For somewhere unique and achingly hip, why not sleep amongst the abstract art at apartment-cum-gallery Cafe au Lit. In the up-and-coming Belleville district, a bed at Cafe au Lit may be very basic, but it's only €30.
For those who enjoy the conviviality of hostels, St Christopher's Inn may be the best in Paris. It's modern and sparkling clean with a hip location in the 19th arrondissement.
Where to Eat on a Budget in Paris
Compared to New York, Sydney or London, most restaurant menus in Paris are notably similar – the French love their own cuisine, and who can blame them?
Gourmands will love the great value lunch menus in Paris. As long as you are off the tourist route, most bistros are great, as a French chef would be far too proud to serve bad food to his own people.
These affordable restaurants are particularly recommended: the renowned Chez Gladines at 30 Rue des Cinq Diamants in the 13th arrondissement serves hearty portions of Basque favorites like Sherpherd's Pie for only €8, while Les Racines in the Latin Quarter (22 Rue Monsieur le Prince, Odeon) has been voted bistro of the year by France's leading food critic Gilles Pudlowski, and serves classic French dishes such as veal stew and red mullet for around €12, though come early as this little joint is full every lunchtime.
My favourite bistro has to be Bouillon Chartier, 7 Rue du Faubourg, Montmatre. One of the city's last-standing bouillon restaurants, Bouillon Chartier comes from a time when working-class apartments had no kitchens, so workers used to come for lunch here, brandishing their own knives and forks. It is not just its charming history, nor even the honest food, Le Chartier epitomizes high-ceilinged Belle Epoque glamor, and the fabulous waiters are true gentlemen, decked out as they are in starched white shirts and bow ties.
If Bouillon Chartier is full and you are in Montmatre, you could head to La Mere Catherine at the foot of Sacre-Couer, 6 Place du Tetre. Established in 1793, this was the first place in the city to be coined a bistro, and yes it is a little touristy, all checkered tablecloths and live piano music, but it is also fun. No wonder La Mere Catherine was where Danton wrote, ‘Eat, drink and be merry for tomorrow we may die.'
The districts to head to for crepes are the Latin Quarter, Montmatre and ritzy Montparnasse, which is where the Bretons who invented crepes first settled. Make sure to choose a stand where the crepes are made from scratch, not only because they are more delicious, but because half the joy is in the anticipation of watching your pancake being freshly made.
There is no shortage of falafel houses in Paris, especially in the Jewish quarter of Marais. The crisp chickpea fritters are especially famous at L'As du Fallafel on 34 Rue des Rosiers, favored by no less than Lenny Kravitz and Paris foodie David Lebovitz. Note that it closes for Shabbat, meaning from a bit before sundown Friday and all of Saturday, as well as for Jewish holidays.
In Paris, a number of bars do free couscous on Friday and Saturday evenings, including Les Fontaines (153 Rue Saint-Maur) and Le Grenier (152 Rue Oberkampf), a sweet little dive bar with live jazz in buzzing Oberkampf. On Wednesday and Thursday nights at 9pm, Le Tribal Cafe in the 10th arrondissement does moules frites gratis, and even a Mojito is only €4 during their happy hour at 8pm (3 Cour des Petites Ecuries). Now, who said Paris was over-priced?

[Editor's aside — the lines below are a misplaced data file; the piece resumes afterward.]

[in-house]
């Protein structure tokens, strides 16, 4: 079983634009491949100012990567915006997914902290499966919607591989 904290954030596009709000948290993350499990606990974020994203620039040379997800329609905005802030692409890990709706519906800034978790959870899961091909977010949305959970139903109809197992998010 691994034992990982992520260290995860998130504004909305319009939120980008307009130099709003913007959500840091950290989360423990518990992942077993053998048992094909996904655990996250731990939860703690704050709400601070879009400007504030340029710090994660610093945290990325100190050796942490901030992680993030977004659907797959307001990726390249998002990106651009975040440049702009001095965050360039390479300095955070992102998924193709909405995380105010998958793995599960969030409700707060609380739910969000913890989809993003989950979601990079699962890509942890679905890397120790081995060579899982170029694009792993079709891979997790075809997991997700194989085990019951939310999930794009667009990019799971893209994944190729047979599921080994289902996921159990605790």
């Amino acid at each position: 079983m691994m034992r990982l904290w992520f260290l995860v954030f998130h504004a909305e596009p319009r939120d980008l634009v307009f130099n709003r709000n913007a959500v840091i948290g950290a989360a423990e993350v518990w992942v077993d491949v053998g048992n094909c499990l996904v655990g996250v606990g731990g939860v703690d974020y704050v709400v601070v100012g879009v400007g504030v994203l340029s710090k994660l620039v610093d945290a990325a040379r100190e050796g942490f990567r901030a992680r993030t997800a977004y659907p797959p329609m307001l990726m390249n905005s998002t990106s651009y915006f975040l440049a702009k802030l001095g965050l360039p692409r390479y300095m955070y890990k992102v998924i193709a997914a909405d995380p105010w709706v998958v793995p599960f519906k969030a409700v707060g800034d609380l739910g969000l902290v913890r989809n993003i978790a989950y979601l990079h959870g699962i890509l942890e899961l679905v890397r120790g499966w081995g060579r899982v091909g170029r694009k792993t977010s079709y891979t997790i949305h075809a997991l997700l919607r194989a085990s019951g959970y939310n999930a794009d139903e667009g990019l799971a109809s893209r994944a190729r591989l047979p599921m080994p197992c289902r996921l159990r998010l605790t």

What to do in Paris
Sandeman's free Paris tour is informative and often entertaining, and a great way to get acquainted with the city's main sights on your first day. It leaves at 11am and 1pm from St. Michel's fountain, but do be sure to tip the guide a few euros.
Sign up for a free tour with a local Parisian using Paris Greeters and glimpse a side of Paris that tourists rarely get to see. The volunteers are keen to show you their side of the city they love, whether it's colorful vintage markets or hidden city squares. Do make sure to request a greeter at least two weeks before your trip, it's well worth it. And do donate something so that they can continue to provide this great service.
You could pay €14 and wait for hours in different lines to take the elevator to the top of the Eiffel Tower, or you could just take the stairs to the second floor for €5 worth of stunning views. For an alternative vista that takes in the Eiffel Tower and Sacre-Couer in one magnificent sweep, take the elevator to the top of the superb Pompidou Centre for free.
To beat the queues for the Louvre, head to the ticket office within the metro stop Palais-Royal-Musee du Louvre. You will save hours of time. Also, the first Sunday of every month is free, though get there early. Otherwise entry costs €14. Don't forget that the museum is closed on Tuesdays.
There are wonderful parks across the city. In summer, free movies are shown at Parc de la Villete, and there are free puppet shows at Jardin de Luxembourg. You can also enjoy the man-made beaches put up along the river Seine during the hottest months.
My favorite thing about Paris is its book stores. With its cherry blossom and Great Gatsby posters, Shakespeare & Company is particularly bohemian and lovely, though it's full of Midnight in Paris fans at the weekend, so if you can, browse on a weekday. You can even have a go at the old piano upstairs, anyone is invited to play.
For a more glamorous browse, head to Karl Lagerfeld's Librarie 7L on 7 Rue de Lille in the 7th arrondissement. It is filled with photography and design books for the hippest of coffee tables, and sometimes you can get a sneaky view of his chic studio.
If you are into Parisienne chic, quirky museums such as Fragonard Perfume Museum at 9 rue Scribe are always free, and you can learn how perfume is made in the free tour. If you go, consider combining this with a visit to the nearby Palais Garnier, Opera de Paris with its magnificent Chagall ceilings. Unguided visits are 9 EUR (6 EUR for students) and guided tours in English are available (reservation advised) for 13.50 EUR.
The department store Galeries Lafayette holds a designer fashion show on its 7th floor every Friday at 3pm, which teenage girls in your group will especially love. You must reserve at email@example.com a few weeks in advance, but if you don't hear back, do call +33 1 42 82 36 40 to confirm.
Gothic Notre Dame de Paris is always free, and if you are lucky, on Sunday mornings you can hear beautiful organ music and operatic hymns at Sunday mass.
France is about 9% Muslim, and the Latin Quarter's Paris Mosque, made of pink marble, is startlingly beautiful. Relax in the Turkish baths, or enjoy some mint tea and baklava in the serene mosaic courtyard filled with fig trees. You could easily spend a whole day here, entrance is free and guided tours are available.
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Photo credits: Ailsa Ross, Stuart Pinfold, paula soler-moya, chloester, Park Hyatt Paris, MsNimam